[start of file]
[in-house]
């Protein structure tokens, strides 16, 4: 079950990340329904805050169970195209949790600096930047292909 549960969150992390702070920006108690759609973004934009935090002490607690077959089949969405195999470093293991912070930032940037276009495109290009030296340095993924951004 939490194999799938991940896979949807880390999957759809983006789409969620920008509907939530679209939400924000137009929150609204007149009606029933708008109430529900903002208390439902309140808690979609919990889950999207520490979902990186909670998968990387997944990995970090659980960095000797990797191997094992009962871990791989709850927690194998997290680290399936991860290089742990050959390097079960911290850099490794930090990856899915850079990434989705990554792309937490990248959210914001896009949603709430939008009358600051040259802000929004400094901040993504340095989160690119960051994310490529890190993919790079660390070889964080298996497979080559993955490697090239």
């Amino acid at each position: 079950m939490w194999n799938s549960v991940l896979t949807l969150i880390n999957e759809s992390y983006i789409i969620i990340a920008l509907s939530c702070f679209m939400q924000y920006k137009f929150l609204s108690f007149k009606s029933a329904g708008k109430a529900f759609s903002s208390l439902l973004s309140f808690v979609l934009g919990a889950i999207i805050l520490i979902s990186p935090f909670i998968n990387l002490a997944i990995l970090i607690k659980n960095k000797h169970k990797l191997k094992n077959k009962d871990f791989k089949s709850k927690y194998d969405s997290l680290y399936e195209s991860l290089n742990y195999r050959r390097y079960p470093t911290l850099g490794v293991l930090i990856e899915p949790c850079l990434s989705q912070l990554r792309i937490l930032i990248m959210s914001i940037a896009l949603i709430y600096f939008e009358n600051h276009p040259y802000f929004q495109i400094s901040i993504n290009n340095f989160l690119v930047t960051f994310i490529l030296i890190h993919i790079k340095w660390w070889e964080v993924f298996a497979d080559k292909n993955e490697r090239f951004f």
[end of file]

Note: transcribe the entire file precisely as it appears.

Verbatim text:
[in-house]
């Protein structure tokens, strides 16, 4: 079950990340329904805050169970195209949790600096930047292909 549960969150992390702070920006108690759609973004934009935090002490607690077959089949969405195999470093293991912070930032940037276009495109290009030296340095993924951004 939490194999799938991940896979949807880390999957759809983006789409969620920008509907939530679209939400924000137009929150609204007149009606029933708008109430529900903002208390439902309140808690979609919990889950999207520490979902990186909670998968990387997944990995970090659980960095000797990797191997094992009962871990791989709850927690194998997290680290399936991860290089742990050959390097079960911290850099490794930090990856899915850079990434989705990554792309937490990248959210914001896009949603709430939008009358600051040259802000929004400094901040993504340095989160690119960051994310490529890190993919790079660390070889964080298996497979080559993955490697090239």
């Amino acid at each position: 079950m939490w194999n799938s549960v991940l896979t949807l969150i880390n999957e759809s992390y983006i789409i969620i990340a920008l509907s939530c702070f679209m939400q924000y920006k137009f929150l609204s108690f007149k009606s029933a329904g708008k109430a529900f759609s903002s208390l439902l973004s309140f808690v979609l934009g919990a889950i999207i805050l520490i979902s990186p935090f909670i998968n990387l002490a997944i990995l970090i607690k659980n960095k000797h169970k990797l191997k094992n077959k009962d871990f791989k089949s709850k927690y194998d969405s997290l680290y399936e195209s991860l290089n742990y195999r050959r390097y079960p470093t911290l850099g490794v293991l930090i990856e899915p949790c850079l990434s989705q912070l990554r792309i937490l930032i990248m959210s914001i940037a896009l949603i709430y600096f939008e009358n600051h276009p040259y802000f929004q495109i400094s901040i993504n290009n340095f989160l690119v930047t960051f994310i490529l030296i890190h993919i790079k340095w660390w070889e964080v993924f298996a497979d080559k292909n993955e490697r090239f951004f």